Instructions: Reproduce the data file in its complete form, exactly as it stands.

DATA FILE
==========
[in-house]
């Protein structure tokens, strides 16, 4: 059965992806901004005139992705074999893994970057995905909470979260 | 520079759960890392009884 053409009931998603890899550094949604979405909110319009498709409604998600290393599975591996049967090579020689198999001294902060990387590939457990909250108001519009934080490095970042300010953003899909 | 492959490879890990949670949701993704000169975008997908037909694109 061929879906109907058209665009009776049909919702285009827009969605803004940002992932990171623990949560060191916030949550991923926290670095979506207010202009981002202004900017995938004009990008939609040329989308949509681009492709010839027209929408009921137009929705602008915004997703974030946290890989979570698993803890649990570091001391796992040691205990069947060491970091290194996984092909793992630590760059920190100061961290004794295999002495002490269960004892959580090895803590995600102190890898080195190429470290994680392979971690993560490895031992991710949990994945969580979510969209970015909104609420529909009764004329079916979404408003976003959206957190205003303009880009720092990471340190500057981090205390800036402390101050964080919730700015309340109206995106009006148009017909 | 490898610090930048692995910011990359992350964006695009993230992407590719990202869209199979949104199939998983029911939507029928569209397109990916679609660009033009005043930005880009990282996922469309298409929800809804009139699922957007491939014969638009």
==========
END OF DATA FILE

[in-house]
């Protein structure tokens, strides 16, 4: 059965992806901004005139992705074999893994970057995905909470979260 | 520079759960890392009884 053409009931998603890899550094949604979405909110319009498709409604998600290393599975591996049967090579020689198999001294902060990387590939457990909250108001519009934080490095970042300010953003899909 | 492959490879890990949670949701993704000169975008997908037909694109 061929879906109907058209665009009776049909919702285009827009969605803004940002992932990171623990949560060191916030949550991923926290670095979506207010202009981002202004900017995938004009990008939609040329989308949509681009492709010839027209929408009921137009929705602008915004997703974030946290890989979570698993803890649990570091001391796992040691205990069947060491970091290194996984092909793992630590760059920190100061961290004794295999002495002490269960004892959580090895803590995600102190890898080195190429470290994680392979971690993560490895031992991710949990994945969580979510969209970015909104609420529909009764004329079916979404408003976003959206957190205003303009880009720092990471340190500057981090205390800036402390101050964080919730700015309340109206995106009006148009017909 | 490898610090930048692995910011990359992350964006695009993230992407590719990202869209199979949104199939998983029911939507029928569209397109990916679609660009033009005043930005880009990282996922469309298409929800809804009139699922957007491939014969638009």